Canada’s unemployment rate plunged to 6.8 per cent in September, its lowest level in nearly six years, Statistics Canada says.
Ontario enjoyed the biggest gain, adding 24,700 new jobs, pushing the province’s unemployment rate down to 7.1 per cent from 7.4 per cent in August, the federal agency said Friday.
The labour market data delivered some much-needed positive news at the end of a week that saw turmoil in financial markets amid fresh worries about slowing global economic growth. Given Canada’s dependence on exports, however, the pleasant surprise could be short-lived, economists said.
Ontario’s economic development minister Brad Duguid also hailed the monthly employment numbers and noted Ontario has now created 514,000 net new jobs since the 2009 global recession.
The labour market report beat economists’ consensus forecast for 20,000 new jobs and an unchanged jobless rate in September, according to a survey by Thomson Reuters. While the data was encouraging, economists said they remain wary of the highly volatile monthly data. September’s outsize gain follows an 11,000 net job loss in August, after a surprising 41,700 rise in July.
September’s employment growth “suggests that the economy might finally be catching fire. One month of data, however, doesn’t make a trend,” Capital Markets Canadian economist David Madani wrote in a report to clients.
Over the longer term, the numbers are headed in the right direction, RBC assistant chief economist Paul Ferley wrote in a note to clients. The labour market report is in line with expectations Canada’s economy will grow 3.1 per cent in the third quarter, chiefly on the strength of rising exports to the U.S, Ferley wrote.RBC predicts the Bank of Canada could begin raising its trend-setting interest rate by next spring, the second quarter of 2015.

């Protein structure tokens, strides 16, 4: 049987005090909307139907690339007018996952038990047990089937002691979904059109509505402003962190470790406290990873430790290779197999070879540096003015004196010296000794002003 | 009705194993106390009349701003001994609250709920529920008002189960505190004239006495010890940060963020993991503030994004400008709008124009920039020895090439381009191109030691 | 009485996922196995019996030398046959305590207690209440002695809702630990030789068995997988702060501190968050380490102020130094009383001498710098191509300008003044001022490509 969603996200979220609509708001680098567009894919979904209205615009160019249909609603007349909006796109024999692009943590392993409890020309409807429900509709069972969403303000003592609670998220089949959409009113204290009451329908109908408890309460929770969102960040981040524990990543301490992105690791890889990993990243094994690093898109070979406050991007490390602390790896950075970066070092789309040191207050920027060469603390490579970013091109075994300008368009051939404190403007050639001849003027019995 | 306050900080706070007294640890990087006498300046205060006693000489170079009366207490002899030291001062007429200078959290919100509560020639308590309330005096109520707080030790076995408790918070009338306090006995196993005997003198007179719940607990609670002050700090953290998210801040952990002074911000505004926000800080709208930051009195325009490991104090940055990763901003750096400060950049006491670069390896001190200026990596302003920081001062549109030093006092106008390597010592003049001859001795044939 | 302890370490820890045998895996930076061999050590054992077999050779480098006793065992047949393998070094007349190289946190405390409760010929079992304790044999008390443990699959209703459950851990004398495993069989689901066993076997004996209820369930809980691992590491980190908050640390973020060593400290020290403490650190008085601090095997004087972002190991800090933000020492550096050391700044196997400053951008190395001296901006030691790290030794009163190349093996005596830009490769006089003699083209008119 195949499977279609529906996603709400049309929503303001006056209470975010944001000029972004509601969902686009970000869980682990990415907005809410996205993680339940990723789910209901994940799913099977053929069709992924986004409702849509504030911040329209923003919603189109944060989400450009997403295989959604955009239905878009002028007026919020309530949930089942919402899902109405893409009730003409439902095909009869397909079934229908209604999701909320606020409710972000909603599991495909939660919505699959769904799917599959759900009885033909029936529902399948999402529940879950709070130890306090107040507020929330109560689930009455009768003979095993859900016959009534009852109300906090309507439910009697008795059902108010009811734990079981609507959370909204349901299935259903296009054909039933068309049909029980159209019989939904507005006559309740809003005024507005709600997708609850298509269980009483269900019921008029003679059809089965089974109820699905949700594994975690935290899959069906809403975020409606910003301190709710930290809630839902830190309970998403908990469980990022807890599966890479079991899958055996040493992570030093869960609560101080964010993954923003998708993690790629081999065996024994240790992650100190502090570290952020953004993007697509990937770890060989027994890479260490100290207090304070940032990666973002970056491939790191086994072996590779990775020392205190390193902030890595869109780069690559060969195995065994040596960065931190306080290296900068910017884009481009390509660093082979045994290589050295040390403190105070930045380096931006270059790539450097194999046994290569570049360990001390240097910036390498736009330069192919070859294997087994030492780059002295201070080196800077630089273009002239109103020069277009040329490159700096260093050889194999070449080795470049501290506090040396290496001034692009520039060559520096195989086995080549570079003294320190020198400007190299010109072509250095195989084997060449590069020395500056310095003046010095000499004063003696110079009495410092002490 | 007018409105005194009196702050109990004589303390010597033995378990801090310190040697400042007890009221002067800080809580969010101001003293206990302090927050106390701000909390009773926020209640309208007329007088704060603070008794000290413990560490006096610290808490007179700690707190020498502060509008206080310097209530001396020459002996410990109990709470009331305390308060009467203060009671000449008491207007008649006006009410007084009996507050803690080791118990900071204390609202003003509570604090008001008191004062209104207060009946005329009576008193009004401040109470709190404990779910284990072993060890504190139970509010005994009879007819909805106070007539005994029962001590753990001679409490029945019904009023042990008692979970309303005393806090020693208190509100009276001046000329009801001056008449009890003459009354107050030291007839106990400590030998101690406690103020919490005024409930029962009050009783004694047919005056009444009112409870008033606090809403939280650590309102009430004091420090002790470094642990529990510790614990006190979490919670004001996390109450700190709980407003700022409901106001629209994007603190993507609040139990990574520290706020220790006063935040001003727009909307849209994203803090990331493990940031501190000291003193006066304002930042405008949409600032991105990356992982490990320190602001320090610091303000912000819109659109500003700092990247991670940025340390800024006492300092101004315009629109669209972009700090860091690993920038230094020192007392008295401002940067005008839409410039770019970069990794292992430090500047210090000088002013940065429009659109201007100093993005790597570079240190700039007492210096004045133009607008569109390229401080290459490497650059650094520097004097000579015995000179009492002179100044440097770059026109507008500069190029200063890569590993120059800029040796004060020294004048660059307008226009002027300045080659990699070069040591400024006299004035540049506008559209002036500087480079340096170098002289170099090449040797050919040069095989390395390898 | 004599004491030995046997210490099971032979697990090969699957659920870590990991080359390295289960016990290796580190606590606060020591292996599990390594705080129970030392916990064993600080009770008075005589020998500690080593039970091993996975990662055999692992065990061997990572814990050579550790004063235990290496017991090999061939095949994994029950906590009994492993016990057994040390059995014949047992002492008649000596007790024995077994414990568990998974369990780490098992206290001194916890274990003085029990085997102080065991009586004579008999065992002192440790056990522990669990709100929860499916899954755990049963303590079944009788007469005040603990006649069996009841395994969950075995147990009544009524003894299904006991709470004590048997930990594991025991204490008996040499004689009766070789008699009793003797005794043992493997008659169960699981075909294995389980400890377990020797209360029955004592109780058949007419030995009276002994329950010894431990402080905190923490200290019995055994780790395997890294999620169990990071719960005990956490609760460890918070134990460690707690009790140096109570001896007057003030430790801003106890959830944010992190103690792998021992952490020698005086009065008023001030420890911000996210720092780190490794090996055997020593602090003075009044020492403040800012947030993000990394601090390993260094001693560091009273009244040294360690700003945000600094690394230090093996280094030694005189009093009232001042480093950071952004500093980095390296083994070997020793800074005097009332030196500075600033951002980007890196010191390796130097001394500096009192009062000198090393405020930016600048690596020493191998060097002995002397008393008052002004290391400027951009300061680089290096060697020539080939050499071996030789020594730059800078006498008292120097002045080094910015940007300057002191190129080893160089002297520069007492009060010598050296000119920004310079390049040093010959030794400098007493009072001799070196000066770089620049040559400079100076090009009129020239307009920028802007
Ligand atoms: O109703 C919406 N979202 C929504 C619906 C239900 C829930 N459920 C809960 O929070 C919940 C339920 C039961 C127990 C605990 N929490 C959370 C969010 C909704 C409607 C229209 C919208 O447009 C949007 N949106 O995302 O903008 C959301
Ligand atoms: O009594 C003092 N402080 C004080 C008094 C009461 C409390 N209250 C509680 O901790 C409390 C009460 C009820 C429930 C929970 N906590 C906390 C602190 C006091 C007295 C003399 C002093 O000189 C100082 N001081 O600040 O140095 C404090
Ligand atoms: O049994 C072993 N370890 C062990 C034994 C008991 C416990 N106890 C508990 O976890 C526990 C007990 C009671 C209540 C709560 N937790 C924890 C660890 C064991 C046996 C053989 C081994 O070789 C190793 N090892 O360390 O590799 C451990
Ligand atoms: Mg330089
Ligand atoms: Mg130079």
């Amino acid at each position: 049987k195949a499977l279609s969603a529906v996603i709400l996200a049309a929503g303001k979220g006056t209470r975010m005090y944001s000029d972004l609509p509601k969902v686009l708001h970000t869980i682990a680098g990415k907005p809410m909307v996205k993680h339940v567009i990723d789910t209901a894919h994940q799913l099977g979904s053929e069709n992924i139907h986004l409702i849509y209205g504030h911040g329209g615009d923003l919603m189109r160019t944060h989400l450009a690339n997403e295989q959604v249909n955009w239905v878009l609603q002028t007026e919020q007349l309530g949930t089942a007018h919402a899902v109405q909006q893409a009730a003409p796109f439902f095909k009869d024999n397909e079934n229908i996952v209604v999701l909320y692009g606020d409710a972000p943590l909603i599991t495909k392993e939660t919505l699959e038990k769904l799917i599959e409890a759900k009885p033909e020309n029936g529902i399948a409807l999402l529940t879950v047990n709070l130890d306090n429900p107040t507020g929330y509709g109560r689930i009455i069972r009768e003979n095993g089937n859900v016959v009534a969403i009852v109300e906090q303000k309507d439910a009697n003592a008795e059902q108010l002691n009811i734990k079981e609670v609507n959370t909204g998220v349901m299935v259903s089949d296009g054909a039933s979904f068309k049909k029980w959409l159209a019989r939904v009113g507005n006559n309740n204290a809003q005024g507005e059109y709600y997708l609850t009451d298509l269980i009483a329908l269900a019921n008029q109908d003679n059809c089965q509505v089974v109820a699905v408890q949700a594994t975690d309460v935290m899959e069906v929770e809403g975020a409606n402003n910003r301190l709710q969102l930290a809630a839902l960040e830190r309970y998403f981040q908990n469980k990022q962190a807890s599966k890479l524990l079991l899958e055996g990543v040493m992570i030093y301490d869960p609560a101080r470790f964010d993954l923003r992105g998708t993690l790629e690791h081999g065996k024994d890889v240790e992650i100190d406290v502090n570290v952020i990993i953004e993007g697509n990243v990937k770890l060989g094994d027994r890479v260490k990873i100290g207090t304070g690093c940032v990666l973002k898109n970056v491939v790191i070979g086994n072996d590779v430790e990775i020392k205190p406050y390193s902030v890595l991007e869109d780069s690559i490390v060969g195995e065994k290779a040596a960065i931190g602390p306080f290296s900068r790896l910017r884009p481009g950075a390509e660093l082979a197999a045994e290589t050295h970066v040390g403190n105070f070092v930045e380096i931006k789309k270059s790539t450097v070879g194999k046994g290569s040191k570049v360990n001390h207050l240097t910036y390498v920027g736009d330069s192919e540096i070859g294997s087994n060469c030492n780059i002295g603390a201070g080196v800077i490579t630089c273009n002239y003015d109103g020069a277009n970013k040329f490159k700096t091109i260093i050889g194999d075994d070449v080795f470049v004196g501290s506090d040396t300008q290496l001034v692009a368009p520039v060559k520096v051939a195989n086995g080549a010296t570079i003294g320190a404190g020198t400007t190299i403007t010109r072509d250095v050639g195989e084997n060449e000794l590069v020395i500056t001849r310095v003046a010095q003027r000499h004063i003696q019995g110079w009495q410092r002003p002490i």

In September, more Canadians found work in food services and accommodation, health care and social assistance, construction, natural resources, finance, insurance, real estate and leasing, Statistics Canada said.
Fewer jobs were created in educational services, possibly due to the impact of the teachers’ strike in British Columbia as school boards likely delayed contract hiring, economists said.
Younger Canadians made gains, as 43,000 new jobs went to people age 15 to 24 years. However, the youth unemployment rate increased by 0.1 percentage points to 13.5 per cent as more young people looked for work, Statistics Canada said.
Ontario’s unemployment rate is moving in the right direction, hitting a near six-year low. In other encouraging economic news, the Bank of Canada’s quarterly business survey and senior loans officer survey, both released Friday, suggest Canadian companies are becoming increasingly optimistic.
September’s jobless rate (previous month in brackets)
With files from The Canadian Press
Newfoundland 12.7 (13.5)
Prince Edward Island 9.5 (10.0)
Nova Scotia 8.6 (8.8)
New Brunswick 9.6 (8.7)
Quebec 7.6 (7.7)
Ontario 7.1 (7.4)
Manitoba 5.3 (5.5)
Saskatchewan 3.5 (4.2)
Alberta 4.4 (4.9)
British Columbia 6.1 (6.1)
St. John’s, N.L. 6.5 (6.4)
Ottawa 6.8 (6.7)
Kingston 7.8 (7.1)
Peterborough .3 (8.0)
Oshawa 7.7 (7.7)
Toronto 8.2 (8.3)
Hamilton 6.0 (6.3)
St. Catherine’s-Niagara 7.3 (7.9)
Kitchener-Cambridge-Waterloo 6.7 (6.4)
Brantford 6.7 (6.2)
Guelph 6.3 (7.0)
London 7.4 (7.5)
Windsor 8.7 (9.0)
Barrie 5.8 (6.2)
Source: The Star